James Baldwin at 90: “‘I can’t believe what you say,’ the song goes, ‘because I see what you do’”

January 1, 2000, exposed a truly baffling phenomenon about most humans: A silly fascination with numbers that end in zero that completely renders those humans irrational. In the land of the arbitrary where people fear that arbitrary dates can spawn the Apocalypse, the irrational can’t even manage those arbitrary dates as January 1, 2001 (not 2000), was the turning point of the millennium.

And so we now witness a flurry of articles about James Baldwin, mostly ignored over the past few decades, because August 2, 2014, would have been Baldwin’s 90th birthday—somehow signifying he is more important now than when he would have turned 89.

As someone who has come to cherish Baldwin the essayist and Baldwin the public intellectual, I welcome this sudden burst of sunlight on one of the most daring and perceptive voices ever among writers in the U.S. I cannot stress enough in print that I find Baldwin as valuable today as ever, and often feel deeply inadequate as a writer and would-be public intellectual against the power of Baldwin.

To join in with this celebration, I want to recommend primarily that Baldwin’s voice be read and viewed/heard—that we do not allow all being said and written about him to suffice. And on August 2, 2014, we have so much of Baldwin before us, so much that we have failed to embrace, to consider carefully, to allow these words to complete their unmasking:

My journey with Baldwin has resulted in an edited volume (co-edited with Furman colleague Scott Henderson), James Baldwin: Challenging Authors. So here I want to share the introduction I wrote for that collection of essays.

Introduction

No rhetorical sleight of words should mask that Trayvon Martin was a son. He had parents. No rhetorical sleight of words should allow us to ignore that any child is everyone’s child.[i]

Trayvon Martin was killed February 26, 2012, in part because he was reduced to a stereotype, and after his death, Trayvon was again reduced—often by well-meaning people—to an icon, the hoodie. In his death, as well, Trayvon has been spoken about, spoken for—and I am compelled to argue that he has also been rendered voiceless. But, as Arundhati Roy (2004) has explained, “We know of course there’s really no such thing as the ‘voiceless.’ There are only the deliberately silenced, or the preferably unheard” (n.p.).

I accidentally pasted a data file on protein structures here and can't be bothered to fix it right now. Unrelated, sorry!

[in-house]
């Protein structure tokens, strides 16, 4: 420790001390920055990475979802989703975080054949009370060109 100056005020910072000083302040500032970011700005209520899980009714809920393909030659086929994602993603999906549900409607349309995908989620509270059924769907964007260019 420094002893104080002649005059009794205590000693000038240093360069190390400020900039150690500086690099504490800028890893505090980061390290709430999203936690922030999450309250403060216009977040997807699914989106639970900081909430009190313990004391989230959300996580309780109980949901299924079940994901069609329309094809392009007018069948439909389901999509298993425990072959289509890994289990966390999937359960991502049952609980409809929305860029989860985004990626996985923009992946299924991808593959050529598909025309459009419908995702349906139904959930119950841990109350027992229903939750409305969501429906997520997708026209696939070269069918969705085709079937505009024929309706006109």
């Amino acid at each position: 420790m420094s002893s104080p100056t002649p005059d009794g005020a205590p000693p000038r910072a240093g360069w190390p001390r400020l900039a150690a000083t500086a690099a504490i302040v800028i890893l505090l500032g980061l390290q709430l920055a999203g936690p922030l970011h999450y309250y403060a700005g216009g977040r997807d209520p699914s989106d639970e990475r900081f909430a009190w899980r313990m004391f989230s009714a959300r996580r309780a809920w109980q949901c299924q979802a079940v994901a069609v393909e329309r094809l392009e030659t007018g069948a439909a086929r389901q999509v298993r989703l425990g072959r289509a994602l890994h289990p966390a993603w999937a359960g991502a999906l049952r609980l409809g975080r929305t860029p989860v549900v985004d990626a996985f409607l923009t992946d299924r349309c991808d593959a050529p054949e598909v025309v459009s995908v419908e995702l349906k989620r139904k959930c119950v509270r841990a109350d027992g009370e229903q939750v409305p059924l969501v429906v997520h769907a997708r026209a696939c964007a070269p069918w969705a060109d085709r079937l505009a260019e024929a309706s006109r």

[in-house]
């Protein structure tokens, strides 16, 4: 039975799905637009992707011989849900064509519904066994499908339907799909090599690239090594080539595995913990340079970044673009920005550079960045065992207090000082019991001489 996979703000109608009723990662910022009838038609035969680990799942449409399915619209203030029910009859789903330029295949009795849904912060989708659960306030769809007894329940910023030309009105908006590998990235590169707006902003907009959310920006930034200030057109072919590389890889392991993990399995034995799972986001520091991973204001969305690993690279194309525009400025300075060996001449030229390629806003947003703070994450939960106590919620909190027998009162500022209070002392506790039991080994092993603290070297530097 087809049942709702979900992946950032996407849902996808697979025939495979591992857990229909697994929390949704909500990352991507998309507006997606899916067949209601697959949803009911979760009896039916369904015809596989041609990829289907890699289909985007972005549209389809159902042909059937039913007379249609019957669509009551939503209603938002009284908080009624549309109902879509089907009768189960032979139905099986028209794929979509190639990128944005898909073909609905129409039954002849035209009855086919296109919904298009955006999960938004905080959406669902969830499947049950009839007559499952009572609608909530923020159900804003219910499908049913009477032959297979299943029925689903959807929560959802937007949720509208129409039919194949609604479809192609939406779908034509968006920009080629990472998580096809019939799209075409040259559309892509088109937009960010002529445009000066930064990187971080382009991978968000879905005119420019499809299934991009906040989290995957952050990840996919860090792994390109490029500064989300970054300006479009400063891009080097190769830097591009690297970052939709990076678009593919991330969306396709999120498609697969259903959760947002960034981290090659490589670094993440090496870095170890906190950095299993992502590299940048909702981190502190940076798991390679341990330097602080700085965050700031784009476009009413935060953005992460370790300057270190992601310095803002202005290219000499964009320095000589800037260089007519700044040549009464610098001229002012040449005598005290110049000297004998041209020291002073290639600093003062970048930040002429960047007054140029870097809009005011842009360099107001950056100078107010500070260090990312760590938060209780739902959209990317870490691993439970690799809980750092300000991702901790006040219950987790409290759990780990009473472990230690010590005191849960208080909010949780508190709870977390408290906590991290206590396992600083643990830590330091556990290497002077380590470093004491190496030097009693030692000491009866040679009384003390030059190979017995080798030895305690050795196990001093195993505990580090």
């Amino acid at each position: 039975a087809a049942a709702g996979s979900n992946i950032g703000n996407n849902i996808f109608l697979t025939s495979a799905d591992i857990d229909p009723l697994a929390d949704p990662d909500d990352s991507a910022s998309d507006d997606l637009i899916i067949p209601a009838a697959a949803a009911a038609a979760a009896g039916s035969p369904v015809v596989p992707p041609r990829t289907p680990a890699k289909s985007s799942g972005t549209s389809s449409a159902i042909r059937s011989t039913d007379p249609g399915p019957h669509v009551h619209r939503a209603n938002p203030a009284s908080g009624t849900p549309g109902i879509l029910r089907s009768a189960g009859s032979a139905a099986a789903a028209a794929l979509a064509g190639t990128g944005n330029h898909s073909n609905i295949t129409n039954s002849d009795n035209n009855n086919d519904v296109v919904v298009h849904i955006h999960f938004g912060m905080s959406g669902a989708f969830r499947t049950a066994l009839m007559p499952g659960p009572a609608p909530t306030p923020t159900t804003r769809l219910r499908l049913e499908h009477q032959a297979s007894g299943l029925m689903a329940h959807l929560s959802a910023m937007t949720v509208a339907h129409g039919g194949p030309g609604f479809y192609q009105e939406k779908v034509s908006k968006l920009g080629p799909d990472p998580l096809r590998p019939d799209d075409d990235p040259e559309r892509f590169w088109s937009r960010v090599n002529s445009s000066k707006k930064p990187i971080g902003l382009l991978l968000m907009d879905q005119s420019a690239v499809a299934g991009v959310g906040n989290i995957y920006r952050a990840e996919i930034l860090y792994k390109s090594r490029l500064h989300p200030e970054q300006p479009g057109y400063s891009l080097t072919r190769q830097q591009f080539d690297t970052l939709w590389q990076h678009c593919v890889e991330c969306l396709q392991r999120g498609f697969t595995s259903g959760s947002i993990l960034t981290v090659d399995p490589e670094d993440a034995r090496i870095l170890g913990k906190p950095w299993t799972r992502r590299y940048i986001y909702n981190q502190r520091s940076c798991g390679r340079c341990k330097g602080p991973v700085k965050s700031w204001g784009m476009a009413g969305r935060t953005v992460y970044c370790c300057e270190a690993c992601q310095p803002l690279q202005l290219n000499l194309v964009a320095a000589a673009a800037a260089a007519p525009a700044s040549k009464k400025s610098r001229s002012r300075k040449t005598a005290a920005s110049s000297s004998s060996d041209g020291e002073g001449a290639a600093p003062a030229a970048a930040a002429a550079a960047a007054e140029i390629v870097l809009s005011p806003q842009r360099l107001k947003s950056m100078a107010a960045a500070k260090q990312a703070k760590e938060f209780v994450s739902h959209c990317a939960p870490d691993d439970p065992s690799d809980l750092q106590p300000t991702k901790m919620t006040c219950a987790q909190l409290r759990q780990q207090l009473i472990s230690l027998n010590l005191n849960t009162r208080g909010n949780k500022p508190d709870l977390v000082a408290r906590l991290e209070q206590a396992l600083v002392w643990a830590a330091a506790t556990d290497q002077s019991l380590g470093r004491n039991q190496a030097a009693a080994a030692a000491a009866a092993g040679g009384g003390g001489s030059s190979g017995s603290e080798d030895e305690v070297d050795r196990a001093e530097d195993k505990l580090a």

In this introduction to a volume on the work of James Baldwin, I, like Roy, am compelled to speak beyond Trayvon about “the deliberately silenced, or the preferably unheard”—about those Others: African American males.

At mid-twentieth century, as the U.S. was fighting against its racist heritage, African American males demanded to be heard—Martin Luther King Jr., Malcolm X, Ralph Ellison, James Baldwin, Richard Wright and many others took the stage as artists, public intellectuals, and civic leaders. Wright’s Black Boy and Ellison’s Invisible Man represent in fictional narrative a powerful and disturbing image of the African American male; for Ellison, the guiding metaphor of that narrative is invisibility. The killing of Trayvon and the subsequent trial may suggest that African American males no longer suffer from invisibility but from how they are seen, how they are silenced, and how they are unheard: Trayvon seen (and reduced) as black male, thus necessarily a thug, a threat, and then Trayvon, the hoodie, the icon of the disposable African American male.